But, I think, had he consulted the two sciences of physiology and chemistry, he need hardly have troubled himself about the matter. They would, I think, have told him that, when our coal-beds (at all events, if there be the quantity presumed) were gone, there would be nobody left to claim or to pay; for, before even the half of the coal of the world is consumed (and I do not suppose our national energy will before that time have exhausted the stock of our own country), the atmosphere will have again assumed a condition fatal to animal life – nearly that condition which a Book, in which I trust we all believe, describes it to have had, when its density, nearly three times that of the present atmosphere, held up and divided the firmament of water that was above it from that which was below it; when the very matter of these coal-beds floated in a gaseous form round earth’s surface, waiting to be fixed and solidified by the action of a gigantic flora, and stored for the use of coming man.
From the sublime to the ridiculous is said to be but one step; and from our gigantic national debt to our own fireside, and domestic expenditure in this matter, is but a short one, and to us an equally interesting and important one. What would be our feelings, if told one snowy morning in December that we had come to our last bushel of coal? We who live near the woods of Sussex might hope to get through the winter with their aid; but we should certainly feel a strong disposition to move off to a warmer climate ere the next winter began, and leave our houses and lands to settle our debt; for, in this free country, whilst coal does last, the manufacturer will take care to have his wants supplied in spite of all forebodings.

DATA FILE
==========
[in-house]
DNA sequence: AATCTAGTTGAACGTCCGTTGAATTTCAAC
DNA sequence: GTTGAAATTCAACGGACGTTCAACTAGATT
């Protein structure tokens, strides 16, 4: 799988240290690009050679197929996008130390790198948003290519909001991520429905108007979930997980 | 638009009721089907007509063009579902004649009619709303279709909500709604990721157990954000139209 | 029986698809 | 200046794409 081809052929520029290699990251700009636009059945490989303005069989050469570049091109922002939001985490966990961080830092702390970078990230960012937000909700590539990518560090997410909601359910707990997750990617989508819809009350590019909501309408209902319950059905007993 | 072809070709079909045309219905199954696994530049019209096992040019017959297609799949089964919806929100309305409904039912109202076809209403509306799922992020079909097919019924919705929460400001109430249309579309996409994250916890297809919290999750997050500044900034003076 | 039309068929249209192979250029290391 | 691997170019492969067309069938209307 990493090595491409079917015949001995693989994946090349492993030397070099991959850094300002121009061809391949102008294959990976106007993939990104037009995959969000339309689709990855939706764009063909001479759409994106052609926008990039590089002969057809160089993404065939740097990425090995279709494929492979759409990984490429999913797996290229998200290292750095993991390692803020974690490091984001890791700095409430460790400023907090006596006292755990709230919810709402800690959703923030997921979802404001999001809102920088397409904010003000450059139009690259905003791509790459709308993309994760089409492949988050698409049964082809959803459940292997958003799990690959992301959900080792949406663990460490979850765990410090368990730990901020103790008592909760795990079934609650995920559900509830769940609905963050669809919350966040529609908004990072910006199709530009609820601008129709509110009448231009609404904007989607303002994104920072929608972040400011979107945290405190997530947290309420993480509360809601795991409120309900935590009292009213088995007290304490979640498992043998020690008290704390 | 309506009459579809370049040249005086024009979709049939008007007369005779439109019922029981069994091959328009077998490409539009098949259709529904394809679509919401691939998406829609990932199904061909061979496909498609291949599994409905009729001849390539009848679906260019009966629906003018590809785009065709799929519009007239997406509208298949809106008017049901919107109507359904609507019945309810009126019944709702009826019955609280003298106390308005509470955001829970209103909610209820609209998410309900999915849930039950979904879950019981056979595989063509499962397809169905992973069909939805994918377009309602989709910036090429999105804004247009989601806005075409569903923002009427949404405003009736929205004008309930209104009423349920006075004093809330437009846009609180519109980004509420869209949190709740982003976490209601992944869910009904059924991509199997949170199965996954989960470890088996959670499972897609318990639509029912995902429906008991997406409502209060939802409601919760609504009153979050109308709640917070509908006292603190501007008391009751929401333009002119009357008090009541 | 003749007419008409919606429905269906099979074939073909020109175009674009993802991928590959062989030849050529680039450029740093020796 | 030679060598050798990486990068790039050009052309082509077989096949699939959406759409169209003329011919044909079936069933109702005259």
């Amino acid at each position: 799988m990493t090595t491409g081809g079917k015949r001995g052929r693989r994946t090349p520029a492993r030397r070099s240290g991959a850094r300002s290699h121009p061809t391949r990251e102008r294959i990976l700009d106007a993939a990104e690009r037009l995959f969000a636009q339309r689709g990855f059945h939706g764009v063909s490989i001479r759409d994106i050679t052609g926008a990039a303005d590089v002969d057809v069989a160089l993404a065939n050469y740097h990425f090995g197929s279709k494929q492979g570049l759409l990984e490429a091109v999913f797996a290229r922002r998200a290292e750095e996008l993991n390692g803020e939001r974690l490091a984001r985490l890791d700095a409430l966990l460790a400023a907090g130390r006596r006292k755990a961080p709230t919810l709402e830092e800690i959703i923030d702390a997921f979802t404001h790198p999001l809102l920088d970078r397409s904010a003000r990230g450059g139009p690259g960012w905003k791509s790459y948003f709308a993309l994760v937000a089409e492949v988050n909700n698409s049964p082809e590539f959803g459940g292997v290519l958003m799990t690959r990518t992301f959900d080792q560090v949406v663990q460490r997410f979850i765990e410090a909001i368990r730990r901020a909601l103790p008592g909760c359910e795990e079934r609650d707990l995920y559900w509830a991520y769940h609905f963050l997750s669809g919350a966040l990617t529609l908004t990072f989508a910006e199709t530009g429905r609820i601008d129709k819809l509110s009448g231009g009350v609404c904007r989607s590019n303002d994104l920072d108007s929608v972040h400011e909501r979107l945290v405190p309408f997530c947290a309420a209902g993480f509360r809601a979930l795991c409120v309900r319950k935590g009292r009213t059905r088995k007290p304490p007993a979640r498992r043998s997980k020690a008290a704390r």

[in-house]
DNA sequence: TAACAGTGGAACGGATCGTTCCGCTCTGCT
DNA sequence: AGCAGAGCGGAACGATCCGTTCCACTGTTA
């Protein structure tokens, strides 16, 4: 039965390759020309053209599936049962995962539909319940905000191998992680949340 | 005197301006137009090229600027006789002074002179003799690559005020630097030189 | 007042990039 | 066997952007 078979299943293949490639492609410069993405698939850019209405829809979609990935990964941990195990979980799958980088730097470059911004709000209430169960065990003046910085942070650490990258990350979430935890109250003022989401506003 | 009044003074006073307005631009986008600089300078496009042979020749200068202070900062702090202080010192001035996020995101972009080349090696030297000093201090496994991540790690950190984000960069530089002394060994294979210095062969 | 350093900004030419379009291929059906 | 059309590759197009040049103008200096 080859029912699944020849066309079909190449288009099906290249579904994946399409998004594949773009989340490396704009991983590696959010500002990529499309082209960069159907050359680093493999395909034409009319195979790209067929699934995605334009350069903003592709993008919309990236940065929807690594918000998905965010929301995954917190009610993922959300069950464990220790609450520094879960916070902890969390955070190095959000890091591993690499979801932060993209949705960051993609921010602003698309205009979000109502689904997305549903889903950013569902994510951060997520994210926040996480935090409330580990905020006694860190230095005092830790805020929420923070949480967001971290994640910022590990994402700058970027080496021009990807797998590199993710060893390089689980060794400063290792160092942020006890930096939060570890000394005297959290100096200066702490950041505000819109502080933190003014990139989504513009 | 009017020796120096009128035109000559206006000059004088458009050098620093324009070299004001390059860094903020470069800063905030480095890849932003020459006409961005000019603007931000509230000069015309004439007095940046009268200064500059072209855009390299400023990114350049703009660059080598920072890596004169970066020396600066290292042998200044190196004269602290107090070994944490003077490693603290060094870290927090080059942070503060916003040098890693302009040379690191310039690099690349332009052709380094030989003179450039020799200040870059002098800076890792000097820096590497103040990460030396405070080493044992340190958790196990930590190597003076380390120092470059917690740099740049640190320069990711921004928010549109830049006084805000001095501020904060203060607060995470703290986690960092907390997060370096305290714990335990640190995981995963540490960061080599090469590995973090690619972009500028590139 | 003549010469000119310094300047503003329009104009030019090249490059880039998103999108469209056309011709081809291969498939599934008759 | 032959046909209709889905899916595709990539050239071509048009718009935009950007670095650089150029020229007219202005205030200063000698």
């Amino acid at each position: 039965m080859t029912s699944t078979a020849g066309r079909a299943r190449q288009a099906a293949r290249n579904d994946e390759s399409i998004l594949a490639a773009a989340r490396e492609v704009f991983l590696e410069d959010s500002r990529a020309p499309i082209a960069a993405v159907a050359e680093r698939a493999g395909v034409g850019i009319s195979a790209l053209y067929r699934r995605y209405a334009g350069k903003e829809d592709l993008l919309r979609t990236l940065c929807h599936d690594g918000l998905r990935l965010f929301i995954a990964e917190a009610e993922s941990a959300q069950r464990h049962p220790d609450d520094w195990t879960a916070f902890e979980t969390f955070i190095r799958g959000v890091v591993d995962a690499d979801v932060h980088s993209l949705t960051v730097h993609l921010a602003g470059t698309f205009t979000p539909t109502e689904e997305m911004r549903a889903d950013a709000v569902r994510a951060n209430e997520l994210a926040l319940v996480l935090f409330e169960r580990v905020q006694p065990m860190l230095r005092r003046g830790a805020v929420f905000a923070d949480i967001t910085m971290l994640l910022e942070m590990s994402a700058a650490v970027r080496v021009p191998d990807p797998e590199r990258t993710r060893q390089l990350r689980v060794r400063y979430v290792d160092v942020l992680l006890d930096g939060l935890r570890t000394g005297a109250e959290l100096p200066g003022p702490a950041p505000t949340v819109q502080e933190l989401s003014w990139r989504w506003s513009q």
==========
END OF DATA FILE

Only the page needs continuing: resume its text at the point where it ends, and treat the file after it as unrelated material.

To return to that medical point at which I hinted. Let me ask this question, Is the atmosphere suffering from the extraordinary evolution of carbonic acid gas which is now going on? Is the pigmy and stunted flora of the present age equal to its decomposition, to the absorption of the carbon which combustion is now daily producing? and if so, will it continue to be so, seeing that the spread of the human family is daily diminishing the forest growths? Must there not some day be a perceptible increase of the present proportion of carbon in the atmosphere? and may not some already inappreciable increase be the cause of the present type of disease, as distinguished from that which prevailed at the beginning of this century, and which I myself have lived long enough to witness?
May not the altered type of disease have been produced rather from the presence of a depressing agent in the shape of carbonic acid gas, than from a less vivifying condition of the oxygen or its compounds of ozone?